Hi there! This is TalkShop again, with our concluding part of the documentation of the discussion with Nicky and Shima. In this piece, Kristina, graduating Illustration student, will go through the continuing impact of the pandemic.
Both Nicky and Shima admitted that the creative industries, even post-Covid, will not be the same. All of us have been influenced by the pandemic on both a personal and professional level. These impacts continue to shift and adapt, and Nicki and Shima have highlighted some of these emerging circumstances.
To start with, the job losses are undeniable. This is an unfortunate consequence for those who have been working within a hostile industry. It has become a challenge to find new ways of producing content. This can undoubtedly influence the confidence of graduates entering the industry, but instead of the established roles and the jobs that are declining, new opportunities are emerging. This is why both of our guests are very optimistic about this coming summer.
A positive consequence of the pandemic is the growing interest in the creative industry and demand for remote working. This pattern, in turn, allows a creative employee to be anywhere in the world while working on a global scale. Employers are more open to hiring now that we have more of a timeline to a managed pandemic situation. Not to mention that online communication has become more open since there is no possibility of face-to-face meetings. This is why we should be more discerning in matching our interests with existing contexts. Rather than sending many applications, it is more useful to find those that create ‘great fit’ applications. This empathy, intuition, and unique match with our craft is what makes a successful project.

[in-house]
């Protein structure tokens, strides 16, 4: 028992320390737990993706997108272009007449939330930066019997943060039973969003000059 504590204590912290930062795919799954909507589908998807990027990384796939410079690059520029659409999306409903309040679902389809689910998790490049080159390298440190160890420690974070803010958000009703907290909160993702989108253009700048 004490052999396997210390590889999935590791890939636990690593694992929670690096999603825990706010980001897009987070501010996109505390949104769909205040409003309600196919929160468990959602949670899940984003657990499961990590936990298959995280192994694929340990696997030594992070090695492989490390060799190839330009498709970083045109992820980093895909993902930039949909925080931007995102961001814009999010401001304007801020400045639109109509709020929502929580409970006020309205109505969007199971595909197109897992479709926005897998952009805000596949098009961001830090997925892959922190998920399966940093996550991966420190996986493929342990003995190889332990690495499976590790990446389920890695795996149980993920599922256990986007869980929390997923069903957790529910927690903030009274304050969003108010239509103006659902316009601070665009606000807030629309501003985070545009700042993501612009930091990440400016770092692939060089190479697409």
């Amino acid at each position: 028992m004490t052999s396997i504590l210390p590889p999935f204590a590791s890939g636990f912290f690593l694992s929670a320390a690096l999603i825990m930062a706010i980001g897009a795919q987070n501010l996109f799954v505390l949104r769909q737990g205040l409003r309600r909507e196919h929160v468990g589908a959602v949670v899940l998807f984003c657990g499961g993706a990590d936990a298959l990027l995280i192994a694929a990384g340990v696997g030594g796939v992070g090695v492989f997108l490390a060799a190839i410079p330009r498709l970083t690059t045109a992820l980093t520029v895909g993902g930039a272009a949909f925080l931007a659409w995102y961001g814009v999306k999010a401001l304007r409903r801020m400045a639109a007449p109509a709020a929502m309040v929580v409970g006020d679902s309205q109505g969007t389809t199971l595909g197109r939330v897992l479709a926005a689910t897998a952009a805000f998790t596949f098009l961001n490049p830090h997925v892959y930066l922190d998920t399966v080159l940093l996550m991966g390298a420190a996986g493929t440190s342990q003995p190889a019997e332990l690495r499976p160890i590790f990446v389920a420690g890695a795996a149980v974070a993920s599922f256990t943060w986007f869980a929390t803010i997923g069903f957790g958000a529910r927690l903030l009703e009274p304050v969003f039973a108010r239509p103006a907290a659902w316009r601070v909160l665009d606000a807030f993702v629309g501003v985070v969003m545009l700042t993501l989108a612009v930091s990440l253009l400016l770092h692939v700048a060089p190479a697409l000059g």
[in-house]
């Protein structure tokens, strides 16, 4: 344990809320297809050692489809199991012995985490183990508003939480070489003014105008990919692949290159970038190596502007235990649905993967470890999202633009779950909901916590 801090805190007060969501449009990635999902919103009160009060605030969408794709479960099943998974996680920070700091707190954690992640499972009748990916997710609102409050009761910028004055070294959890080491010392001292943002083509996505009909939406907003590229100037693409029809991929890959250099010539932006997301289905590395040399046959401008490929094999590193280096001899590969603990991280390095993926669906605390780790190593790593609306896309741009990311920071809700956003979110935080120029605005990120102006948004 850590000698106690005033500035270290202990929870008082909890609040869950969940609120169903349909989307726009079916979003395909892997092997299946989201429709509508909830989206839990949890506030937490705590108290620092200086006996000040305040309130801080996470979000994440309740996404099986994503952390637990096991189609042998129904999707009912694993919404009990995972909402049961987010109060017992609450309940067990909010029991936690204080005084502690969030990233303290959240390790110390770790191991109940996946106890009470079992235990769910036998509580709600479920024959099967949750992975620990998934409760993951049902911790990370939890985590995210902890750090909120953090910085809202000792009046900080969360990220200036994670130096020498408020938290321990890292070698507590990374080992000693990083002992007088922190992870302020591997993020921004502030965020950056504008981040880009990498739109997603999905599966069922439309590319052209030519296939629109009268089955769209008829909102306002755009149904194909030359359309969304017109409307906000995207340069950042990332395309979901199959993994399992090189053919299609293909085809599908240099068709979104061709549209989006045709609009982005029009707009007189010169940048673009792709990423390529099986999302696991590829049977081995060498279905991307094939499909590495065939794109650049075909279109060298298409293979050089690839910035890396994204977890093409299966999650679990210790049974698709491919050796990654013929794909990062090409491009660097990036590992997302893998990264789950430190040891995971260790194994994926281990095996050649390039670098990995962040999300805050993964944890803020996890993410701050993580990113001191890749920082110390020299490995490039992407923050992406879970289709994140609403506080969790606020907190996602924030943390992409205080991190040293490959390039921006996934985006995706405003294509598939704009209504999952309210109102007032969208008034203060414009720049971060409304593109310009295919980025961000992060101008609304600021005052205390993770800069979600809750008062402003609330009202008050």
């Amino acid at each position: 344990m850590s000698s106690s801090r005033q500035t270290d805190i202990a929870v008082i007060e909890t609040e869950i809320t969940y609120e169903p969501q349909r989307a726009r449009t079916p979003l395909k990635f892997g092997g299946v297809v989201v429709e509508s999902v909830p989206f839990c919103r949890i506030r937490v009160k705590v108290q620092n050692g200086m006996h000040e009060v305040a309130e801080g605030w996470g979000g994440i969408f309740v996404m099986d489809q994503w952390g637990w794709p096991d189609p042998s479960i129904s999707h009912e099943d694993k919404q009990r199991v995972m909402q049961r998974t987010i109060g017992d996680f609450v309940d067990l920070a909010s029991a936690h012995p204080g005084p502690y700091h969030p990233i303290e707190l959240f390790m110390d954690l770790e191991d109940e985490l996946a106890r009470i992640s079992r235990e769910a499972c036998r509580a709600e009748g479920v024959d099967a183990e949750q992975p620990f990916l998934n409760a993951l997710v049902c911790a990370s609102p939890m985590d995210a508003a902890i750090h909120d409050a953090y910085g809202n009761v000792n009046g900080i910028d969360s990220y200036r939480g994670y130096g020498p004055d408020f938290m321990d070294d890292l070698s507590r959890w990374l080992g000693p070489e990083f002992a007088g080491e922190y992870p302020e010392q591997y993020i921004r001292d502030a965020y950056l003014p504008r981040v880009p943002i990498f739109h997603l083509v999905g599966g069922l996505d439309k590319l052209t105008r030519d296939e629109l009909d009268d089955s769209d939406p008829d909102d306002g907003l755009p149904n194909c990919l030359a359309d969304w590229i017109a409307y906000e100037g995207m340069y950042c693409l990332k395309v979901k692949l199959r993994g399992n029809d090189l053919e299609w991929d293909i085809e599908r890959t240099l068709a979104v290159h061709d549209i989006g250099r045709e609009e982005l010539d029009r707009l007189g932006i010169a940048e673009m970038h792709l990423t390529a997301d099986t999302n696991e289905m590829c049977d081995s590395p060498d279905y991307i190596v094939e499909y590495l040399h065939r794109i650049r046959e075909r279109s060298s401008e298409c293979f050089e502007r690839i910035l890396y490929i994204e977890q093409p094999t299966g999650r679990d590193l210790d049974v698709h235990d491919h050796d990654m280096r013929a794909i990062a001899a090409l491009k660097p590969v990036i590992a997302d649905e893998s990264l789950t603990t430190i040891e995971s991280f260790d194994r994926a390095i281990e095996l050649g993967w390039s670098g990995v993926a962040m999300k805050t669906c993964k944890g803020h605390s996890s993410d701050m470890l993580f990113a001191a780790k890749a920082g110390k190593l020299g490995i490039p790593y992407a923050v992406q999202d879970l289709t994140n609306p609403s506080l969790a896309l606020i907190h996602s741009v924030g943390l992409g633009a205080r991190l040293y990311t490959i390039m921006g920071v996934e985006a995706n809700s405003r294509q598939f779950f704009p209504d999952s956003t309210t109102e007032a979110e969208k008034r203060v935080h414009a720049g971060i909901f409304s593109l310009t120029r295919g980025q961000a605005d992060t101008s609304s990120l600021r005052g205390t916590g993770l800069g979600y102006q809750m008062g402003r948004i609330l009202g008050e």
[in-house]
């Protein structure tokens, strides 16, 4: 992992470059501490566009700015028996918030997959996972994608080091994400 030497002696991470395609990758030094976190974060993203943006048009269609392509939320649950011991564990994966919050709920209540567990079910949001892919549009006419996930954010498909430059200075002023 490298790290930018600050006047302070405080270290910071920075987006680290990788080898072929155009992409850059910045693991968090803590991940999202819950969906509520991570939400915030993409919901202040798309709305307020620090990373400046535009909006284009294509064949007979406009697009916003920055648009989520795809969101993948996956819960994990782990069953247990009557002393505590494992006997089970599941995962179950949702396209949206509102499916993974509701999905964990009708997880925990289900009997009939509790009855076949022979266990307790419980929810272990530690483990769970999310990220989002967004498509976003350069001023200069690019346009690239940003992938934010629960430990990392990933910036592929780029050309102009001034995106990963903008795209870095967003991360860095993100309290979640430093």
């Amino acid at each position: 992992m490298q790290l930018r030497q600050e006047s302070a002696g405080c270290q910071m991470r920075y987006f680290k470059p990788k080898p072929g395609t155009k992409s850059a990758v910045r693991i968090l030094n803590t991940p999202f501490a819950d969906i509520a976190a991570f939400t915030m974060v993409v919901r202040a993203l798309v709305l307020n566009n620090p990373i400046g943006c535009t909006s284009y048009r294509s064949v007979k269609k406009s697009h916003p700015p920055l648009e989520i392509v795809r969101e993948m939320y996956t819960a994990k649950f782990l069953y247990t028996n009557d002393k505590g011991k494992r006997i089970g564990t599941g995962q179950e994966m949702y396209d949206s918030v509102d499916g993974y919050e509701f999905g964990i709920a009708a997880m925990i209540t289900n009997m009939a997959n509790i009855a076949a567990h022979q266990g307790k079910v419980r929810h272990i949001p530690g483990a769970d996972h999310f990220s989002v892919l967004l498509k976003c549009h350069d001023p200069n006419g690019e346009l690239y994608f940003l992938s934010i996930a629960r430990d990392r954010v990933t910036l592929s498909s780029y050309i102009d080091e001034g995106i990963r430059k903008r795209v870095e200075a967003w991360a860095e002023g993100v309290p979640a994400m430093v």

On a positive note, we want to highlight the importance of our wellbeing, research, and time management. Our guests advise us to keep an eye on rising companies and trends within multiple industries, such as FinTech companies and entertainment – from Netflix, and Disney to Design Week, and staying tuned into platforms such as It’s Nice That and LinkedIn. Additionally, we should keep in mind not only what is happening now but also think forward and speculate on what is coming next.
We always face the questions of what makes us unique and what we can bring to the table, as well as what we want to be remembered for. Everything, including the research, can reflect our passions and interests. Having a rapport with people we admire creates awareness of the competition, and how, and by whom the work is done. In turn, curiosity and aspiration can help us to reach out to people who can offer us something, and whom we can offer something back. This is why it is important to take time and look around to find appropriate contexts for our work that can create organic and fruitful collaborations.
We might never know what someone is facing. Be empathetic. Don’t lose faith, and keep going!